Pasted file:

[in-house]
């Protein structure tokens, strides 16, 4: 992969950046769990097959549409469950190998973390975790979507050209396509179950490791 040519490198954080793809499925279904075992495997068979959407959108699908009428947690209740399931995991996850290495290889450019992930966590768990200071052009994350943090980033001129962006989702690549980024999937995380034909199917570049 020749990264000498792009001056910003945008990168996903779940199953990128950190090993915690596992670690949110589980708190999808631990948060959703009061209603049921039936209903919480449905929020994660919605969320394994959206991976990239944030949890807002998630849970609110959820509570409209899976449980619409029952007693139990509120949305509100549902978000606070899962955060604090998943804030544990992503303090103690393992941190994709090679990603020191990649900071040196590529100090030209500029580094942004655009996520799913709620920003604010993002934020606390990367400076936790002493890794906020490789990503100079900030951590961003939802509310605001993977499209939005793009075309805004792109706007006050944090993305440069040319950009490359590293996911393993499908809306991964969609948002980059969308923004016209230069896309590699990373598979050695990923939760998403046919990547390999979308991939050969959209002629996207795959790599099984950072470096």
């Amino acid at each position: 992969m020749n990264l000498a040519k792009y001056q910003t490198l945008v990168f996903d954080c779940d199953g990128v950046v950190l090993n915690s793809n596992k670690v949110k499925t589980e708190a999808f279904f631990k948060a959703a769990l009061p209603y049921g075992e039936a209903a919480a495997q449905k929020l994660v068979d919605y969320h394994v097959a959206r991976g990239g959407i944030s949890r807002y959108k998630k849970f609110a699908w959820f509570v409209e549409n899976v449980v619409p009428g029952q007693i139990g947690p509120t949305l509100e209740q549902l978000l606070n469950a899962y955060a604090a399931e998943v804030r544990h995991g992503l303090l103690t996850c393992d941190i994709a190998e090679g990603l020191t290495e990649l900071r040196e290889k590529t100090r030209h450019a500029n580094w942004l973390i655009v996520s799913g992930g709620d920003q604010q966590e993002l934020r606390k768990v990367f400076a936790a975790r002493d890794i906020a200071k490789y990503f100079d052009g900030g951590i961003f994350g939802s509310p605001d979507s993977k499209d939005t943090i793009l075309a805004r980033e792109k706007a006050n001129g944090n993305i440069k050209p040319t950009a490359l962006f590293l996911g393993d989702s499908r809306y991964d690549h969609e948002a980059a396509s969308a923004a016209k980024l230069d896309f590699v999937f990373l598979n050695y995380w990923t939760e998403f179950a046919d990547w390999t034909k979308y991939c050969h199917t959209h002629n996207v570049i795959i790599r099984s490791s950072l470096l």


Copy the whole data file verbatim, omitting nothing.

[in-house]
């Protein structure tokens, strides 16, 4: 992969950046769990097959549409469950190998973390975790979507050209396509179950490791 040519490198954080793809499925279904075992495997068979959407959108699908009428947690209740399931995991996850290495290889450019992930966590768990200071052009994350943090980033001129962006989702690549980024999937995380034909199917570049 020749990264000498792009001056910003945008990168996903779940199953990128950190090993915690596992670690949110589980708190999808631990948060959703009061209603049921039936209903919480449905929020994660919605969320394994959206991976990239944030949890807002998630849970609110959820509570409209899976449980619409029952007693139990509120949305509100549902978000606070899962955060604090998943804030544990992503303090103690393992941190994709090679990603020191990649900071040196590529100090030209500029580094942004655009996520799913709620920003604010993002934020606390990367400076936790002493890794906020490789990503100079900030951590961003939802509310605001993977499209939005793009075309805004792109706007006050944090993305440069040319950009490359590293996911393993499908809306991964969609948002980059969308923004016209230069896309590699990373598979050695990923939760998403046919990547390999979308991939050969959209002629996207795959790599099984950072470096």
């Amino acid at each position: 992969m020749n990264l000498a040519k792009y001056q910003t490198l945008v990168f996903d954080c779940d199953g990128v950046v950190l090993n915690s793809n596992k670690v949110k499925t589980e708190a999808f279904f631990k948060a959703a769990l009061p209603y049921g075992e039936a209903a919480a495997q449905k929020l994660v068979d919605y969320h394994v097959a959206r991976g990239g959407i944030s949890r807002y959108k998630k849970f609110a699908w959820f509570v409209e549409n899976v449980v619409p009428g029952q007693i139990g947690p509120t949305l509100e209740q549902l978000l606070n469950a899962y955060a604090a399931e998943v804030r544990h995991g992503l303090l103690t996850c393992d941190i994709a190998e090679g990603l020191t290495e990649l900071r040196e290889k590529t100090r030209h450019a500029n580094w942004l973390i655009v996520s799913g992930g709620d920003q604010q966590e993002l934020r606390k768990v990367f400076a936790a975790r002493d890794i906020a200071k490789y990503f100079d052009g900030g951590i961003f994350g939802s509310p605001d979507s993977k499209d939005t943090i793009l075309a805004r980033e792109k706007a006050n001129g944090n993305i440069k050209p040319t950009a490359l962006f590293l996911g393993d989702s499908r809306y991964d690549h969609e948002a980059a396509s969308a923004a016209k980024l230069d896309f590699v999937f990373l598979n050695y995380w990923t939760e998403f179950a046919d990547w390999t034909k979308y991939c050969h199917t959209h002629n996207v570049i795959i790599r099984s490791s950072l470096l």